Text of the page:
Speculation: there was a George Allen Proctor in the Amicable Society of Printers, who married Mary Weldon of St. Peter’s Dublin in 1795. This man’s son, Edmund, entered Trinity College in 1823.  Perhaps this was the same George Allen Proctor who married Louisa Willis as his second wife? 

The Freeman's Journal of August 19th 1848 recorded the death, in Delgany, Co. Wicklow, aged 70, of George Allen Proctor, Esq.    This was possibly Louisa Willis' husband.

An earlier printer was Ephraim Proctor, born 14th March 1743 to the widow, Elizabeth Proctor. On 21st April 1764 he married the widow, Alice Harrison in St.Werburgh’s. He worked for a time in Athlone, but it is known that his widow died, aged 85, in Dublin in 1823.)

It seems he came from Dublin - the name George Allen Proctor recurs there.
Louisa Willis Proctor died on 14th December 1866 - her children, George and Louisa, erected the Willis-Proctor window in Portarlington Church.

In 1874, a plot of land at Portarlington was put up for sale. The last renewal of the lease had been on 20th October 1838 between John Goulin Humphreys of Killmaloge, late a Captain in the 15th Regiment of Foot, of the one part, and George Allen Proctor and Louisa Proctor, otherwise Willis, his wife, of the other part, for the lives of Eliza Willis, since deceased, and of George Allen Proctor and Louisa Proctor, both alive.  (Of the three lives: Eliza Willis must be Louisa Willis Proctor's older sister, who married Rev.David Hill Creighton;  George Allen Proctor and Louisa Proctor must be the two children of the older George Allen Proctor and Louisa Willis Proctor.)
 Also in 1874, a second plot of Portarlington land was up for sale. The last lease had been taken out on 1st August 1849 between William Blount, Thomas Clarke and Francis Smedley for the first part, the Earl of Portarlington for the second part, and Bernard Dowell for the third part, for the lives of Elizabeth Willis, (ie:Eliza Willis?) deceased in 1874, Louisa Harriet Proctor, deceased (this must be Louisa Henrietta Proctor, née Willis), and the Prince of Wales.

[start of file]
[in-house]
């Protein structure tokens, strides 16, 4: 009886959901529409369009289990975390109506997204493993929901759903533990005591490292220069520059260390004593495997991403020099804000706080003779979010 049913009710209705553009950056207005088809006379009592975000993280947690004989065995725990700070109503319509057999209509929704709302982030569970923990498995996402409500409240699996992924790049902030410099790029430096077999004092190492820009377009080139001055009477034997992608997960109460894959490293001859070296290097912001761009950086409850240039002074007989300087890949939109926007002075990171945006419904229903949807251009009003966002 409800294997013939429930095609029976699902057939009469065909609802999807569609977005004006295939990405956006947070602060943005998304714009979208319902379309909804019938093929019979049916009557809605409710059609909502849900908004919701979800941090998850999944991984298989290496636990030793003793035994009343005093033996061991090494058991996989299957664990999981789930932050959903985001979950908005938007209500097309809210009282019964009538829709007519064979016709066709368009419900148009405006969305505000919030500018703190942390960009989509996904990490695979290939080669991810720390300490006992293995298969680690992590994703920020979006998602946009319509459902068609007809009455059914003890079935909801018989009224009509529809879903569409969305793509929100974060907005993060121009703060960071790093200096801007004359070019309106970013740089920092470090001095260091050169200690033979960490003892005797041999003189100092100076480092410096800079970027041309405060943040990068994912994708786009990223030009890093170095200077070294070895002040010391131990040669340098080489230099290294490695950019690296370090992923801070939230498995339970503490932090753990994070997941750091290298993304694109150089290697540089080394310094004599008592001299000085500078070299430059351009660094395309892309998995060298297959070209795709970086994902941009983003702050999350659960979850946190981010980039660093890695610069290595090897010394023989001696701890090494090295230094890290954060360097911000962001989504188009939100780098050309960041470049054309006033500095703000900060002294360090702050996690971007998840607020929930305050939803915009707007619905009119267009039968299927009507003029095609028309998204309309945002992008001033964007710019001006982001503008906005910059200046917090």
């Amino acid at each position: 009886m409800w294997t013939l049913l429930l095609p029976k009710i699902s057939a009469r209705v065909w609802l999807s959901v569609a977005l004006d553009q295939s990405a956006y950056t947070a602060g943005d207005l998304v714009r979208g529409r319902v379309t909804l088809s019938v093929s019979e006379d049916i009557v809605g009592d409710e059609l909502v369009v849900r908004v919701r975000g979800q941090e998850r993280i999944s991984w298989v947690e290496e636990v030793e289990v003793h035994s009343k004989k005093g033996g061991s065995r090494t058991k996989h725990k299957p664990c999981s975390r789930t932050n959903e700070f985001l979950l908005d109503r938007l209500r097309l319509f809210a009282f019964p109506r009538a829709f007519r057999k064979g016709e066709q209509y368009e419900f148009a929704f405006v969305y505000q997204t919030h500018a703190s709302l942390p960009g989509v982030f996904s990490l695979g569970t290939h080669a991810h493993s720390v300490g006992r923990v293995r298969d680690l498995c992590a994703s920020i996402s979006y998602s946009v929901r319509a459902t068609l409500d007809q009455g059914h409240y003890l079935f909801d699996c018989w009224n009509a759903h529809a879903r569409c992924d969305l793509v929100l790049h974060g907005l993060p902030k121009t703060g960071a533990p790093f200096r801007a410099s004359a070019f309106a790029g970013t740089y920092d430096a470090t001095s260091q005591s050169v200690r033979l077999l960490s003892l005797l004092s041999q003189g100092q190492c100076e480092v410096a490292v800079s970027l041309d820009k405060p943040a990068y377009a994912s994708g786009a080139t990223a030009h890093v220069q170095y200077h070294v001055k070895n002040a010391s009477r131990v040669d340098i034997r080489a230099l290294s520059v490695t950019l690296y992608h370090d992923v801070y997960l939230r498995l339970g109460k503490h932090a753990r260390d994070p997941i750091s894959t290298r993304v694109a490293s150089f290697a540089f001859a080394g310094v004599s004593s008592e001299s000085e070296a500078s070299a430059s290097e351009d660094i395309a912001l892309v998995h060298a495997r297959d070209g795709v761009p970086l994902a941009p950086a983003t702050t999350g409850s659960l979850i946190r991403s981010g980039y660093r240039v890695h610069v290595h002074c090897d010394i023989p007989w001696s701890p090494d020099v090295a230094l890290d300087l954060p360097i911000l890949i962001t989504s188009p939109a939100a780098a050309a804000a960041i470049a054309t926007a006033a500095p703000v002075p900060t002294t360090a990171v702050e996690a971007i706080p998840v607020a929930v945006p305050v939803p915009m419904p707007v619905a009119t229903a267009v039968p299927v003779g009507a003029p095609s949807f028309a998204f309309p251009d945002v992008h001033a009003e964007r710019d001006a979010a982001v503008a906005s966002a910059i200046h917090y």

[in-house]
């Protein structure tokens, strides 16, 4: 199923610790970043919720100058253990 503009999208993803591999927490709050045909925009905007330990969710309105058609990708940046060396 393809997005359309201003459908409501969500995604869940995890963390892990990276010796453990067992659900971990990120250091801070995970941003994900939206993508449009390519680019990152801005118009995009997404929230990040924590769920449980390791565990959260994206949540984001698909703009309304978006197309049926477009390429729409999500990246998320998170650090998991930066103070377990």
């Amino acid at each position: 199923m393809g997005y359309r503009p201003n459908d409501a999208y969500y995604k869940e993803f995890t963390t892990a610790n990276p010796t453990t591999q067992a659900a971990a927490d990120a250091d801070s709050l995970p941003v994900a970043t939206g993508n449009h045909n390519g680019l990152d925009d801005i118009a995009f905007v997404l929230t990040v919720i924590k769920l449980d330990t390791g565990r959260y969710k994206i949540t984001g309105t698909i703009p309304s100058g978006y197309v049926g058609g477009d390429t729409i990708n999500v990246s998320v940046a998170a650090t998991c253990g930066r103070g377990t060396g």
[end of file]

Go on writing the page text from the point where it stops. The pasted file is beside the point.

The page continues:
There were other plots for sale in 1874 - a plot of fourteen acres at Ballymorris had been leased in perpetuity on 31st August 1859 from Louisa Proctor to Thomas Des Voeux.
Another plot of 14 acres had a lease dated 9th November 1866 from Louisa Proctor to James Symes;  the original lease had been from Samuel Beauchamp to Edward Geoghegan.

More details on Louisa Willis and George Allen Proctor here:


Henry Willis was born to Thomas Willis and Mary Anne Newcombe on November 20th 1798 at 3.30 in the afternoon.   He is not commemorated on the Willis family window in the French church at Portarlington.
A Henry Willis was admitted to the Freemen of Dublin as a merchant in 1835.

1 comment:

  1. Sadly I note that Dr Nicholas Anthony Waring passed away on 5th October 2017. He read Natural Sciences at Oxford and he is mentioned in the 2018 Downing College yearbook.